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> Why two weapons fighting is the way it is?
Cynic project
post Feb 14 2005, 02:35 AM
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Okay, you have a huge edge that costs a whole lot points at the start and even more after you make your character. You get it for about 6-8 character points when making your character and about 60-80 afterwards.

But,why do they need to make two weapon fighting such a big deal? As far as I can tell from the rules you either are not as good someone with one weapon or are totally roxor.What I am trying to get at, is that there doesn't seem to be middle ground.
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Kagetenshi
post Feb 14 2005, 03:09 AM
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Sure there is. Someone with a low off-hand weapon skill will be more or less equal to someone who spent the same amount of time training on a single weapon.

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Cynic project
post Feb 14 2005, 03:41 AM
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Yes, but the problem is that aide form the huge edge it is rather easy for the two weapon master to out streach the one wiht only one weapon.

I mean, I do not wish to make two weapon fight worse than one weapon fighting, but I do think that styles should not have game mechanical advantages.
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Wounded Ronin
post Feb 14 2005, 04:34 AM
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Two weapon fighting is the way it is because the advanced melee/martial arts rules in SR are painful and make me want to die.
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mfb
post Feb 14 2005, 04:42 AM
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fighting with two weapons seems okay to me. you pay lots of extra karma, and get a decent bonus.
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Wounded Ronin
post Feb 14 2005, 05:55 AM
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It's so tacky, though, so D&D.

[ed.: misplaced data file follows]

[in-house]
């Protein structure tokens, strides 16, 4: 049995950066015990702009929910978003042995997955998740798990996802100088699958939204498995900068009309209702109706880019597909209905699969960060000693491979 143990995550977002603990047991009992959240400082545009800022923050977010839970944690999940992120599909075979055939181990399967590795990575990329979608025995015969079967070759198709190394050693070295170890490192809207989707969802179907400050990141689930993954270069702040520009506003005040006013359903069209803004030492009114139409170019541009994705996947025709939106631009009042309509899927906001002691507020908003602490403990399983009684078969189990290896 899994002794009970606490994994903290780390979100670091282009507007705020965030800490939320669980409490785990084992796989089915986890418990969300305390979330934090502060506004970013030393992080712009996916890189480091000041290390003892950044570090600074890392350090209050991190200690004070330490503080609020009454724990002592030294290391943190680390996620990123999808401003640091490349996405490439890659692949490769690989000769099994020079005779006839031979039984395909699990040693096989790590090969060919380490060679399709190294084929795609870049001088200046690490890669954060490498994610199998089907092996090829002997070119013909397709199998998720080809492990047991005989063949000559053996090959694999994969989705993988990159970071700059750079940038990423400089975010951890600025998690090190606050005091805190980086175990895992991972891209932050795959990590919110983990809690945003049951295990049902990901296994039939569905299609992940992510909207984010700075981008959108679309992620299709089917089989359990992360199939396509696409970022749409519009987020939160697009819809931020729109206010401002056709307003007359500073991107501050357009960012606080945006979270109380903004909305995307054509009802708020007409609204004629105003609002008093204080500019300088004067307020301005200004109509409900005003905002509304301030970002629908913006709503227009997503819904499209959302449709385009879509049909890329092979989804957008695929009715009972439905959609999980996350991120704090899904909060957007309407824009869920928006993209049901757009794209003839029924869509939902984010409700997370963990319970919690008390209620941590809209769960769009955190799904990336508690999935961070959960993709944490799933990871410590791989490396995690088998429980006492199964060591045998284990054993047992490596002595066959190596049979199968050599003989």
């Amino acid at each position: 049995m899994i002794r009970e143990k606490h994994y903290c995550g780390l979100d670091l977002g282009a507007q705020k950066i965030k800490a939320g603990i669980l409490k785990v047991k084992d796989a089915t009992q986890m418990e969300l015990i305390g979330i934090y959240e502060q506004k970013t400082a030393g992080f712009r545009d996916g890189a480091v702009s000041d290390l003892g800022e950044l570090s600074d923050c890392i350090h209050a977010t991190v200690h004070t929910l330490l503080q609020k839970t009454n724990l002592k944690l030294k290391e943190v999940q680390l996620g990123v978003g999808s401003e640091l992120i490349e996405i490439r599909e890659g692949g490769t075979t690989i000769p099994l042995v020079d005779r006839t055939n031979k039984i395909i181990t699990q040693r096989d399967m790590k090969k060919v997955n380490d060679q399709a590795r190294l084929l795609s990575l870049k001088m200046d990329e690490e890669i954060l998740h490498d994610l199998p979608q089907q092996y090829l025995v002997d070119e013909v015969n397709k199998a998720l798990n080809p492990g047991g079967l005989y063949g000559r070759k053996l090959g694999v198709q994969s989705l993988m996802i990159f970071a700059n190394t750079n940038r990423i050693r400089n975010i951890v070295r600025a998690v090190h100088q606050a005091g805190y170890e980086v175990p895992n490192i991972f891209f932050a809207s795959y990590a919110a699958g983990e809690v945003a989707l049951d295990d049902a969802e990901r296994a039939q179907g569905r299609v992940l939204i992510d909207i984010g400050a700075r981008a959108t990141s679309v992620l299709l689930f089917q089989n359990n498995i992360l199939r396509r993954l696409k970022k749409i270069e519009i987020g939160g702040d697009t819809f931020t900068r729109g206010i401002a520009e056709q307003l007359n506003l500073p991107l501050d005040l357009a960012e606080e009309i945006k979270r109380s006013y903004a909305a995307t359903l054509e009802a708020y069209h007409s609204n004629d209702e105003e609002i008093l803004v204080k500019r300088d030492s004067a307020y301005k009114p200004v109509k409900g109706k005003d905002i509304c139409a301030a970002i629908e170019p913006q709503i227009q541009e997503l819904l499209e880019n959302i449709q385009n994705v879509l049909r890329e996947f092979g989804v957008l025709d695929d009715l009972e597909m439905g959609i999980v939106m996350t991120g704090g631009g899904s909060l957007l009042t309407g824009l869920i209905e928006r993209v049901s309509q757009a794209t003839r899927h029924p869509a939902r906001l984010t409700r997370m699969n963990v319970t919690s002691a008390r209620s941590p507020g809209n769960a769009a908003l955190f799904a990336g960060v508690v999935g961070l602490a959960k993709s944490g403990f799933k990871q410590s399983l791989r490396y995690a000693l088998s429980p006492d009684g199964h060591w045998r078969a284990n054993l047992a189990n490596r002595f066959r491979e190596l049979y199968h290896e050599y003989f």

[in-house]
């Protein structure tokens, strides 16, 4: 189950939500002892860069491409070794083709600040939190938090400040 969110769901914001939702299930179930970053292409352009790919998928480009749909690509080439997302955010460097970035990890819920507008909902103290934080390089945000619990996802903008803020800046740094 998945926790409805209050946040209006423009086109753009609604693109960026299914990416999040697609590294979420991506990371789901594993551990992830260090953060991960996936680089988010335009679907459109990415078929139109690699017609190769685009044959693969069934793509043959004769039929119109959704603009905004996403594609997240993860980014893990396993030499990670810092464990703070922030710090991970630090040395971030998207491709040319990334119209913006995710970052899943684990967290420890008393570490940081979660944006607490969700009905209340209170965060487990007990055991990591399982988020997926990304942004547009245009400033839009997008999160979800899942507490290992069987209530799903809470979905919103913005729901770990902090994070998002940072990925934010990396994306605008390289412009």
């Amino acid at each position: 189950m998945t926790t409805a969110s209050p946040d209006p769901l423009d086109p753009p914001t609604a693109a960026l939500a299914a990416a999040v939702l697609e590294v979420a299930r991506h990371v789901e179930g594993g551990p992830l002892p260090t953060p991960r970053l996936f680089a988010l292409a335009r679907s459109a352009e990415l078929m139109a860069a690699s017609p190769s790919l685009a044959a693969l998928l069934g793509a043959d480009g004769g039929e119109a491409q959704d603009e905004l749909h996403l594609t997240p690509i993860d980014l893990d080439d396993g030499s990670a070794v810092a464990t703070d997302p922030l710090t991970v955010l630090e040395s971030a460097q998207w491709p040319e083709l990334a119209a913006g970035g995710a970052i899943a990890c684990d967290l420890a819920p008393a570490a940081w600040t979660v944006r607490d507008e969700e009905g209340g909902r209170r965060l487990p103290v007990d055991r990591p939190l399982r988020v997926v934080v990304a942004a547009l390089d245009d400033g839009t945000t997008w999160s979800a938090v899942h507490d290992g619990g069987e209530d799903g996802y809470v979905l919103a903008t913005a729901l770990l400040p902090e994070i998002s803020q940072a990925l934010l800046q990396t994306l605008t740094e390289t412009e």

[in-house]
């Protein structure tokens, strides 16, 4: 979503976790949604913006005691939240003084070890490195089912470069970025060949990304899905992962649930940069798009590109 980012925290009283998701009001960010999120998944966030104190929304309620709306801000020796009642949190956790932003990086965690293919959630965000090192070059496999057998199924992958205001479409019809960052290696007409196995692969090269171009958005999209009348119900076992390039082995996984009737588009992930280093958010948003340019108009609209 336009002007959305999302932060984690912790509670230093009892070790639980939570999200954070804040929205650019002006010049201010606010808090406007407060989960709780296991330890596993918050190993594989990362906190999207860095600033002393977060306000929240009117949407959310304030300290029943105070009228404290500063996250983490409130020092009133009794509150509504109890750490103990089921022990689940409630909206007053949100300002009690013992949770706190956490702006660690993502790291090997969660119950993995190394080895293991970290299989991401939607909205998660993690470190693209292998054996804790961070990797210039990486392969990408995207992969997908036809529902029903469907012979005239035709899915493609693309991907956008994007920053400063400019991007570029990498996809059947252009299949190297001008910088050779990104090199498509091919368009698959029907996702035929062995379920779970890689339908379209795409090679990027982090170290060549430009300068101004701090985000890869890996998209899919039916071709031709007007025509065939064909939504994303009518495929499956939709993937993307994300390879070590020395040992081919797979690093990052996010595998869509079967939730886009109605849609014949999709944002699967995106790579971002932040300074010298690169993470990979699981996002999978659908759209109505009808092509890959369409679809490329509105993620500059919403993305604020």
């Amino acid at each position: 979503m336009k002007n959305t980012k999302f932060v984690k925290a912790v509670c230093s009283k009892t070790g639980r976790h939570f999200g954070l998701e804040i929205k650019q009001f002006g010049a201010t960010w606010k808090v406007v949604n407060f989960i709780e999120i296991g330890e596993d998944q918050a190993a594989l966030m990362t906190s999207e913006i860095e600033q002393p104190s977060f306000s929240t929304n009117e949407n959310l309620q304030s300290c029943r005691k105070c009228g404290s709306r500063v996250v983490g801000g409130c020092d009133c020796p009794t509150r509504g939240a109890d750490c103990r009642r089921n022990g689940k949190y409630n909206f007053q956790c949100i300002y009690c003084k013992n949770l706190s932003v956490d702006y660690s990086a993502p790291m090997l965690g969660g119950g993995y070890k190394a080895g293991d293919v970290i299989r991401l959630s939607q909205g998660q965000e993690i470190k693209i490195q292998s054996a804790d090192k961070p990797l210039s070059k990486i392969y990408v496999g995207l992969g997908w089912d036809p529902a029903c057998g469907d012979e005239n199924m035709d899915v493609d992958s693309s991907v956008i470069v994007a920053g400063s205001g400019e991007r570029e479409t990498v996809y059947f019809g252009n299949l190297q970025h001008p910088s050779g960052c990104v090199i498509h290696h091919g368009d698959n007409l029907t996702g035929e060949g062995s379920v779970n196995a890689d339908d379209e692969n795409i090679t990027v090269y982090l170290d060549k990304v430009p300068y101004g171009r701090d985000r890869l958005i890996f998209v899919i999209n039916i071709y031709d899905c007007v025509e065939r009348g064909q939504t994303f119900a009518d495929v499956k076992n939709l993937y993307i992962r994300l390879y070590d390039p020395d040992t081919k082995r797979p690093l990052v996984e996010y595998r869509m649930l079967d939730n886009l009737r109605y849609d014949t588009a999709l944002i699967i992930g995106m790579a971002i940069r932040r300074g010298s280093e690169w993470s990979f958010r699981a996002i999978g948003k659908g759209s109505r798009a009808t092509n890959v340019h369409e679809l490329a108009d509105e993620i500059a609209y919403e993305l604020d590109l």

OMG I AM LEVEL 22 PALADIN W. DUAL WIELDED HOLY AVENGER AND WAKIZUSHI I GET 30 ATTACKS PER ROUND AND DOUBLE DAMAGE HAR HAR HUR HUR LOL OMG WTF CHECK OUT MY STACKING FEATS FOR +10 TO HIT HUR HUR HUR.

That's really what I think every time I read the dual wielding rules.
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Kagetenshi
post Feb 14 2005, 06:02 AM
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Except it isn't. Remotely. It offers a fairly small advantage compared to cost in the hands of anyone but Adepts, and even then only if the GM allows the Improved Ability dice to be part of the half main skill added for Ambidex. Hell, it even makes a certain amount of sense that having a parrying weapon would offer you greater opportunity to hit and less to be hit if you're properly trained. The only part I could see being argued as silly is the Ambidex edge.

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Arethusa
post Feb 14 2005, 06:08 AM
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Honestly, I'd find it a lot more reasonable if the price were halved for mundanes, or, at the very least, cut back by 2 with a note for GMs to cut it back further at their discretion in the event of a mundane not focusing on melee. As it is now, it is unreasonably expensive for everyone but those adepts.

As for its rule functionality, I don't like it at all, but I don't find it entirely unreasonable within the abstracted structure of SR's melee rules. Really, if anything, I find that the melee rules just underline the inherent problems in SR's approach to melee.
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Austere Emancipa...
post Feb 14 2005, 06:29 AM
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If you remove the Ambidexterity edge, fighting with two weapons will (realistically?) offer no real edge over fighting with one weapon. The Karma cost progression for skills combined with the fact that most one-hand weapons have at most Reach 1 while 2-hand weapons often have Reach 2 makes for a nice balance, where fighting with 2 weapons has a slight edge in some circumstances while a single weapon may have a slight edge in others.
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mfb
post Feb 14 2005, 06:30 AM
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i'm not sure i understand why it should be more expensive for adepts (or mages, for that matter).

and the only way a paladin could get 30 attacks per round is if he multi-classed as a dervish. so there !!
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John Campbell
post Feb 14 2005, 06:34 AM
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That's odd, because Shadowrun's handling of two-weapon combat is absolutely nothing at all like D&D in any way. It doesn't allow second attacks; it just adds a few dice to the melee test.

And nowhere near enough dice, IMAO. All else being equal, the guy with two swords should eat the guy with one sword for lunch, even without special training in using a second sword or any particular degree of abnormal ambidexterity. Simply having a blocking implement in your off hand, even if you can't attack competently with it, is a huge advantage.
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Arethusa
post Feb 14 2005, 06:37 AM